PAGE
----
Our workshop was buzzing. Today, like many days, we solved an array of bicycle woes and idiosyncrasies. A problem that frequently walks through the workshop stems from noises.
Creaking, clicking and grinding is annoying, but it can signify more expensive and potentially more dangerous things to come for a rider.
Tracking a noise is a simple way to read the health of your bike. So what can happen if you don’t check that cracking creaking or banging? We’ve seen it all. From cranks, pedals and wheels literally falling off, to spokes braking and mechanisms being destroyed.
We’d estimate 1 out of 3 costly repairs can be prevented if first apparent noises are immediately checked by a Professional Mechanic.
Then what are 3 common causes of noise? We asked our Workshop Whizz Justin …
The first, Justin says, is a ‘Bent Hanger.’
A hanger? A hanger holds the mechanism that shifts the gears (the Derailleur). Common causes of bent hangers is dropping a bike or knocking the rear end of the bike.
When hangers bend your gears won’t shift smoothly because the chain no longer aligns with the cassette. The result is an perpetual ‘clicking’ noise.
The answer is to have the hanger bent back or replaced. Professional tuning of the gears will have your bike restored to a prior soundless smooth shifting of gears.
If you fail to realign your hanger you risk the chance of embedding your derailleur inside your spokes (inside the wheel) and ripping the mechanism right off. Plus, you’ll likely break a few spokes. Costly and dangerous.
A second reason for noises that people blame the bottom bracket on? ‘Broken Spokes’, says Justin.
Broken spokes are a nuisance and a danger. Without equal tension in your spokes the wheel runs out-of-true (no longer round). Peddling becomes a pain and eventually you can brake more spokes. You often get rhythmic rubbing noises as the tyre skims the brake pads or hits the bike frame.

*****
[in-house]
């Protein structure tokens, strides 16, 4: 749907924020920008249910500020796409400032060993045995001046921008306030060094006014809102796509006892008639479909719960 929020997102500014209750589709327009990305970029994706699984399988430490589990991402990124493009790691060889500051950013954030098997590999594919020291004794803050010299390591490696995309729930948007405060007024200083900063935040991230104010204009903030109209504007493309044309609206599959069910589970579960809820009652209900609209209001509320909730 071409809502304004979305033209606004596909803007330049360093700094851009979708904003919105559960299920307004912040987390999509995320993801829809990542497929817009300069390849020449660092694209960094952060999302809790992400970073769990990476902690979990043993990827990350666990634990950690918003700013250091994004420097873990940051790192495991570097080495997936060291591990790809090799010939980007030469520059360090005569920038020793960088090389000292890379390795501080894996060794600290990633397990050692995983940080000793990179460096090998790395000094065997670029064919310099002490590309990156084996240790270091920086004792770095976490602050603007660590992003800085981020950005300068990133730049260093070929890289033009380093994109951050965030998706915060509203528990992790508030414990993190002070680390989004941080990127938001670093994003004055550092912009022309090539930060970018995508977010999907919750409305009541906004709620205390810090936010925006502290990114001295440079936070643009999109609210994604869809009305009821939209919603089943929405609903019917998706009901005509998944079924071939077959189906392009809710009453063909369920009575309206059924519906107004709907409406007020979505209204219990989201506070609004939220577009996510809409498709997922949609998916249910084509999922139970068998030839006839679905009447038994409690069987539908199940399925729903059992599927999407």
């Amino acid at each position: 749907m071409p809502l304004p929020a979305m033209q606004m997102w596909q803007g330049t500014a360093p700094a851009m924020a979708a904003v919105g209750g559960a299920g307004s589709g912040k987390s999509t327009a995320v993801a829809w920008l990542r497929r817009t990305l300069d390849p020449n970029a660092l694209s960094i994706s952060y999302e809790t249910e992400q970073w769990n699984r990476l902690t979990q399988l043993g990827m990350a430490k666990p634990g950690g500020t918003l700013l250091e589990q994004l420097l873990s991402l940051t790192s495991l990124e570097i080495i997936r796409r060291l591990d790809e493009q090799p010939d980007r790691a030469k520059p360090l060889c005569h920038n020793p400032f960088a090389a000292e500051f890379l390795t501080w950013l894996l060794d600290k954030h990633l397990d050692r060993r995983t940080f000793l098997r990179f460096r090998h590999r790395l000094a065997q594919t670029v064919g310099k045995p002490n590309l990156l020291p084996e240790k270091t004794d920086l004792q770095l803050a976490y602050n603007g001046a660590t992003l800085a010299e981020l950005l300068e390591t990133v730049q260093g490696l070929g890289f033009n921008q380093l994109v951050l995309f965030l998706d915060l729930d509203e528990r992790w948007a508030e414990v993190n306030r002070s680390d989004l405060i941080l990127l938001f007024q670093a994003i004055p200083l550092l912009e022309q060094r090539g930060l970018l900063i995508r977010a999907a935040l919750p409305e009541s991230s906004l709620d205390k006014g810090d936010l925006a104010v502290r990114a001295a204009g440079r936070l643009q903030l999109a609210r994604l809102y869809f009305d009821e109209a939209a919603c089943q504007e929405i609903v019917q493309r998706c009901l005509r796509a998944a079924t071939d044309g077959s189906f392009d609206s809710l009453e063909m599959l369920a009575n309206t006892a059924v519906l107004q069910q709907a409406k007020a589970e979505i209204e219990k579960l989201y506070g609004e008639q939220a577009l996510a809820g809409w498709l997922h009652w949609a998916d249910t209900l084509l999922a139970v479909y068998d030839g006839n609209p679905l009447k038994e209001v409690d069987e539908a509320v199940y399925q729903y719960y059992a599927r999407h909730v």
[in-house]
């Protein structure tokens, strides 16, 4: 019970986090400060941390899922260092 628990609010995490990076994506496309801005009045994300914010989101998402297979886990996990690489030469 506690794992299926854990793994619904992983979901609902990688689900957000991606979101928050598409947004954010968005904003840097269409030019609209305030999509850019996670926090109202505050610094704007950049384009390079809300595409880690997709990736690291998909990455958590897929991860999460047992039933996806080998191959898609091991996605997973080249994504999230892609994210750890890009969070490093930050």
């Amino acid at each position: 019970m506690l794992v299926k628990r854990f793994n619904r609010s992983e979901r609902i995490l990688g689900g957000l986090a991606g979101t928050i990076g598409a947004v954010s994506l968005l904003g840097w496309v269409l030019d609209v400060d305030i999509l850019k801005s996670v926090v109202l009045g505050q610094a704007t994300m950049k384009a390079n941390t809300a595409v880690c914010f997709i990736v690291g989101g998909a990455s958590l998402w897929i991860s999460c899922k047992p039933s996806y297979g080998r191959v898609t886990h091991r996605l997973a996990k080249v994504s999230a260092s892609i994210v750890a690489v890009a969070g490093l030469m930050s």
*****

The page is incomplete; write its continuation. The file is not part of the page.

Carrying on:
The reason for broken spokes can be simple … worn out wheels, rusty or compromised spokes. Another issue is incorrectly landing a curb, or riding through potholes. You may hear a “ping” sound. Either way, you’ll eventually feel the issue.
If you fail to replace spokes you’ll have problems. Ride on it long enough and an entire new wheel will be required, as well as the derailleur or other components that are subsequently ruined.
Whats a third reason for noises?
Our trusty mechanic Justin pipes up with the answer; ‘contaminated Brake pads or pads that require correct angling.’
You mean you have to replace brake pads? Yes. You do. The amount of customers riding with no pads and grinding metal shoes on metal rims could surprise you. Its dangerous in Sydney due to the hills, but potentially worse during the rainy season.
If your brake pads are squealing whatever you do, DO NOT USE products other than bike specific products to clean them. This goes for rim brake (traditional), or disc brake pads.
Run a clean soft cloth over your rims and pads to clean most of the road grot. We have bike specific cleaning products that won’t break the bank. If you use oil based product you risk contaminating the rubber and that means, no matter how new they are, your brake pads will need replacing.
If the squealing of your brakes is as loud as a pig-farm come dinner time, they need adjusting.
If you’re needing more information regarding problems with your bike, or to book a service, or to even ask about products to use on your bike, contact David, Justin or Ali.
We are always keen to help.